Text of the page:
In brief, the BMEP (brake mean effective pressure) of HCCI without EGR is lower than HCCI with EGR and the BMEP value is the highest for CI engine.

Recently, Yao et al. performed a critical review on the diesel-methanol application in CI engines.

It was summarized that methanol fumigation can decrease emissions in the diesel engine.

The methanol addition to diesel increases the radical pool and the radicals such as H2O2 require higher activation energy .

Exergy reviews in combustive systems such as engines draw more and more attention due to its potential in identifying the possible agents in reduction of waste energy.

In HCCI engines, there are records of exergy study on blended fuels where the secondary fuel fraction affects the second law efficiency and heat/work exergy.

From the above review, it can be acknowledged that in HCCI engines it is paramount that the technicians and experts can bring the ignition and combustion phasing under control.

So, adopting two alternative fuels with different flammability characteristics, which can substitute diesel by different ratios in a blend seems a logical resolution.

Furthermore, EGR introduction in HCCI is practiced to manage the high burning rate of HCCI homogenous charge combustion.

Moreover, new exergy terms are used to measure the feasibility of methanol and DME blending in diesel in HCCI mode.

The effect of addition of methanol and DME on diesel in HCCI mode combustion is investigated from the second law of thermodynamics view.

The numerical work is performed by AVL-FIRE CFD code and then the results of engine modeling are employed for exergy analysis within the framework of in-house developed code.

This is a rare work on HCCI engine control by varying DME/methanol on base diesel fuel, which gives flexibility over the ignition and combustion of the engine, meanwhile, a detailed exergetic performance is evaluated with advanced parameters as EGR and secondary fuel fraction changed.

It is of great interest to concoct and synthesize fuel blends that can cope with the demand to both increase the engine power and reduce the emission at the same time. This study investigated four fuel blends of D50M30DME20, D60M10DME30, D70M20DME10, and D80M20 in an HCCI engine for with/without EGR application. As the following remarks would confirm, D50M30DME20 is an ideal solution to boost the energetic performance, while D60M10DME30 dominates in terms of exergy performance and lower irreversibility:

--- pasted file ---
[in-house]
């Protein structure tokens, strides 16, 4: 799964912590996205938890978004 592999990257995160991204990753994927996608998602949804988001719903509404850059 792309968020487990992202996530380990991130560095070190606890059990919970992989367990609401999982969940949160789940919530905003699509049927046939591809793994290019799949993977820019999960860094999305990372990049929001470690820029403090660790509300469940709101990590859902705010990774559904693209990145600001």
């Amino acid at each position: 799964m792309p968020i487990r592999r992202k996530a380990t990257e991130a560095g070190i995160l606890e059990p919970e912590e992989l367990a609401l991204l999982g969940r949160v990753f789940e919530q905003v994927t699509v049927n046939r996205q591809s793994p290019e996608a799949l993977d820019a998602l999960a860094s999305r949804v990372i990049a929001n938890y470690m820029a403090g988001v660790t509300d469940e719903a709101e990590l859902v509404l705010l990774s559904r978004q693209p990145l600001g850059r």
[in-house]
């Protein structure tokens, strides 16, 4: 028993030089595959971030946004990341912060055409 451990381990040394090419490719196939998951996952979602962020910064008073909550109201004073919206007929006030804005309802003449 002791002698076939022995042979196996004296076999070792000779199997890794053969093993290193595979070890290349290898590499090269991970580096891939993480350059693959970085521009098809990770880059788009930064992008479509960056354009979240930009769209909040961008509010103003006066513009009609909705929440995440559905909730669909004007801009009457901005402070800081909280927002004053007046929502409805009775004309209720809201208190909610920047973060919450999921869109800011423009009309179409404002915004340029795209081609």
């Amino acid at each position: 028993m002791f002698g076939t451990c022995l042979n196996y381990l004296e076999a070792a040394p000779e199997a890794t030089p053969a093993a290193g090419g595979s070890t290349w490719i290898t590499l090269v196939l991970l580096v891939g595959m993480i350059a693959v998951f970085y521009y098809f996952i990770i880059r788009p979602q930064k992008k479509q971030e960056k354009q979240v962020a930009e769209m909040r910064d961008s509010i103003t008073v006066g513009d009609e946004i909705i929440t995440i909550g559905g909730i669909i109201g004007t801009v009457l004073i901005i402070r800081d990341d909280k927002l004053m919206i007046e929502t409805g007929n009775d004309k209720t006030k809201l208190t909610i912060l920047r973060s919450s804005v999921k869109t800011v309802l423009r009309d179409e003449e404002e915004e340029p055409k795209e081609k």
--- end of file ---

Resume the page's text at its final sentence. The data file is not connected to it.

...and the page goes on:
i. The D50 powered HCCI engine with EGR = 20% has the maximum ID and minimum RPR, while increasing diesel fraction in blend decreases ID monotonically and increases RPR. When no EGR is used, D60 (representative of highest DME fraction in the blend) has both maximum ID and RPR. It shows that EGR alters the pattern of ID and RPR trends for proposed multi-component fuels.

ii. Due to higher cetane number of DME (∼60), the blend with the highest ratio percentage of DME (D60) represents the highest ID (4.546 CA) and RPR (3.177 bar/deg CA), which results in high HRR. These are owing to the low viscosity of DME and longer ID, which remarkably improves the mixture uniformity. When EGR is involved, the scale of intense burning rate for this blend is suppressed.

iii. The case of D60 has the lowest irreversibility rate and ranks second in exergy terms that leads to identifying it with the highest EPC. On the other hand, D80 with the highest portion of diesel fuel in its composition (80%), shows the worst energetic and exergetic performance among the blends.

iv. It was revealed that in engine performance terms (IMEP, IP, IT, efficiency), D50 among other blends is dominant in both 1400 rpm and 2000 rpm speeds. As known EGR would decrease the engine’s performance and efficiency and higher engine speed definitely increases the engine output power. The closure statement is that there found a potential candidate solution (i.e. D50 powered HCCI engine) that can simultaneously increase the engine efficiency and decrease the irreversibility.

References: H. Taghavifar, A. Nemati, J.H. Walther, Combustion and exergy analysis of multi-component diesel-DME-methanol blends in HCCI engine, Energy. 187 (2019) 115951. doi:10.1016/